The Moscow Patriarchate is taking its battle against the Universal Patriarchate over Ukrainian autocephaly to a new level: it is seeking to organize Orthodox parishes in Turkey in order to set the stage for the creation of a new patriarchate in the backyard of Patriarch Bartholomew.
When Moscow spoke about an Orthodox Patriarchate in Turkey a few weeks ago, many dismissed that as an absurdity because there are so few non-Muslims in that country; but in fact, many of the oldest patriarchates in the world are in places where there are very few Orthodox believers – and Moscow clearly plans to add another one to it as part of its geo-religious game.
Metropolitan Illarion who heads the Moscow Patriarchate’s office for external relations says that given the break with Constantinople Russia has “not other way out then to send priests of the Russian Orthodox Church to Turkey” and organize Orthodox parishes there (rusk.ru and mospat.ru).
The Russian hierarch acknowledges that there are only about 2,000 Orthodox believers among Turkish citizens, but there are now “tens of thousands of Russian-speaking residents” of that country, “not counting the constant flow of Russian tourists.” They want to know where they should go to pray.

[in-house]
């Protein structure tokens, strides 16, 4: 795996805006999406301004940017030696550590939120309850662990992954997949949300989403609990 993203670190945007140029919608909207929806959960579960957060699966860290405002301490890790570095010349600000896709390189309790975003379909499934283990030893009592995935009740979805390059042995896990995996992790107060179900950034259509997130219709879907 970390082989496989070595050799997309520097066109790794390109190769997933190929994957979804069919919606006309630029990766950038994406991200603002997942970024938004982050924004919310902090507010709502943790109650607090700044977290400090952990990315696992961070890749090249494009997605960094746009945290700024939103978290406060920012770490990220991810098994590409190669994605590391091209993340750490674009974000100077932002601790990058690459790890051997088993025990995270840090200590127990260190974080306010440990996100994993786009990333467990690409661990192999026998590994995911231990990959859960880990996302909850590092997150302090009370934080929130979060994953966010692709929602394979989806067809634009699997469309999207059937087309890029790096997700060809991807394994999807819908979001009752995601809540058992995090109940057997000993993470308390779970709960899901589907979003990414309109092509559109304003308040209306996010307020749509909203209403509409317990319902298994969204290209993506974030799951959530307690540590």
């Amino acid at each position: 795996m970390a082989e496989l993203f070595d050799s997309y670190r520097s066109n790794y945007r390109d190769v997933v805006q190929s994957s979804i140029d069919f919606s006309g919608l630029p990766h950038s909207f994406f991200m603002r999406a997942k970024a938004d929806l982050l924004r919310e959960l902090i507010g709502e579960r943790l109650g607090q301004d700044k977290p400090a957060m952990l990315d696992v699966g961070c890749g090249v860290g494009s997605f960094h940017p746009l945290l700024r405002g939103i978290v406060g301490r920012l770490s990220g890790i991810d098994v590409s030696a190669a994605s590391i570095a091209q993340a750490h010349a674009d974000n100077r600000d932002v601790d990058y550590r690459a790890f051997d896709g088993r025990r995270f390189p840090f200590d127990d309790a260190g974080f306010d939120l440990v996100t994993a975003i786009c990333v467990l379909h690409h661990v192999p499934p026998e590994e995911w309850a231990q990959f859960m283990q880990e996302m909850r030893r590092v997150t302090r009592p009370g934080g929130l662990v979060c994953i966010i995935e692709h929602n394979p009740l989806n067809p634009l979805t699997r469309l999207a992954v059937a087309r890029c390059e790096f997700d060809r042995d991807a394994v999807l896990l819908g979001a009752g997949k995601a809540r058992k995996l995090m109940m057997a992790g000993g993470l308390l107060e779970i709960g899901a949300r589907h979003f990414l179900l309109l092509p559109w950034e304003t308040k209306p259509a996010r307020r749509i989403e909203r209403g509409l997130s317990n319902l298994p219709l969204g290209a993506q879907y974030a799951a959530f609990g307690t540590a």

Up to now, Illarion says, Moscow restrained from taking independent action out of deference to the Constantinople Patriarch but now that the latter “has violated the canonical territory of Russia,” Moscow no longer feels the need to hold back. Instead, it is sending its own priests to Turkey to support the faithful.
Apparently, the first case of this took place yesterday when a priest from Russia held an Orthodox service in the church on the territory of the Russian consulate general in Istanbul. That church had been jointly consecrated by the two patriarchs, Kirill and Bartholomew, in 2009.
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Tags: autocephaly, autocephaly for Ukrainian Orthodox Church, Ecumenical Patriarch Bartholomew of Constantinople, international, Kirill, Moscow patriarch Kirill, Moscow Patriarchate, Patriarch Kirill, Patriarch of Constantinople, Russia, Russian Orthodox Church